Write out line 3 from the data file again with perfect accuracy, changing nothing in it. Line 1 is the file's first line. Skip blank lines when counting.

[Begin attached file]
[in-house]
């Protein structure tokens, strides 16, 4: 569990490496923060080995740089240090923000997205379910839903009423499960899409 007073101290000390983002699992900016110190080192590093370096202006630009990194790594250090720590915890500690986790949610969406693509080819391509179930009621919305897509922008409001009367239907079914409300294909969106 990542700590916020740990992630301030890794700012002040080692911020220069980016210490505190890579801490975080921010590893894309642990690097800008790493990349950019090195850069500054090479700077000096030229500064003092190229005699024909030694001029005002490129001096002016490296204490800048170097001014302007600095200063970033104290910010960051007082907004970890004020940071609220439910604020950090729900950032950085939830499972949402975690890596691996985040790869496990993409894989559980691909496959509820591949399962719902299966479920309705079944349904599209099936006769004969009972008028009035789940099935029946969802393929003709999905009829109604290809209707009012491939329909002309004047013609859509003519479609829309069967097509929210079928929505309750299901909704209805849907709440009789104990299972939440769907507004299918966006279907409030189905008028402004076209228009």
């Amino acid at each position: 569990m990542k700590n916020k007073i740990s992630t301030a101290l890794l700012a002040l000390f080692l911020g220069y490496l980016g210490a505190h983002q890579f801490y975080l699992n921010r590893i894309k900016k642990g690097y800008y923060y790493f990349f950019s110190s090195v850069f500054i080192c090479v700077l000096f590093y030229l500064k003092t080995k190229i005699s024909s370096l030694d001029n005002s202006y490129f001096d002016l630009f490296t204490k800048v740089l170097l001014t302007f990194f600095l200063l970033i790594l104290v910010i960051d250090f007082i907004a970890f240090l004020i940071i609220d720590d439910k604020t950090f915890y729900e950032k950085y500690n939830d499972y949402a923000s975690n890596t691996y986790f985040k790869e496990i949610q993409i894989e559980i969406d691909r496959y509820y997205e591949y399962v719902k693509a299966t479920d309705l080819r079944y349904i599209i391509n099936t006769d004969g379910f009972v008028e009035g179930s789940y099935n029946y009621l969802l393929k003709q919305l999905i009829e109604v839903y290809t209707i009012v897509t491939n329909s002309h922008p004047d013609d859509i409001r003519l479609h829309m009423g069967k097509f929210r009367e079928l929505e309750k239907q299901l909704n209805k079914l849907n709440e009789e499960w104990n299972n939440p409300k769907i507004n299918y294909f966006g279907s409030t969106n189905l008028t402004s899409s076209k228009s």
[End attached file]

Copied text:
């Amino acid at each position: 569990m990542k700590n916020k007073i740990s992630t301030a101290l890794l700012a002040l000390f080692l911020g220069y490496l980016g210490a505190h983002q890579f801490y975080l699992n921010r590893i894309k900016k642990g690097y800008y923060y790493f990349f950019s110190s090195v850069f500054i080192c090479v700077l000096f590093y030229l500064k003092t080995k190229i005699s024909s370096l030694d001029n005002s202006y490129f001096d002016l630009f490296t204490k800048v740089l170097l001014t302007f990194f600095l200063l970033i790594l104290v910010i960051d250090f007082i907004a970890f240090l004020i940071i609220d720590d439910k604020t950090f915890y729900e950032k950085y500690n939830d499972y949402a923000s975690n890596t691996y986790f985040k790869e496990i949610q993409i894989e559980i969406d691909r496959y509820y997205e591949y399962v719902k693509a299966t479920d309705l080819r079944y349904i599209i391509n099936t006769d004969g379910f009972v008028e009035g179930s789940y099935n029946y009621l969802l393929k003709q919305l999905i009829e109604v839903y290809t209707i009012v897509t491939n329909s002309h922008p004047d013609d859509i409001r003519l479609h829309m009423g069967k097509f929210r009367e079928l929505e309750k239907q299901l909704n209805k079914l849907n709440e009789e499960w104990n299972n939440p409300k769907i507004n299918y294909f966006g279907s409030t969106n189905l008028t402004s899409s076209k228009s």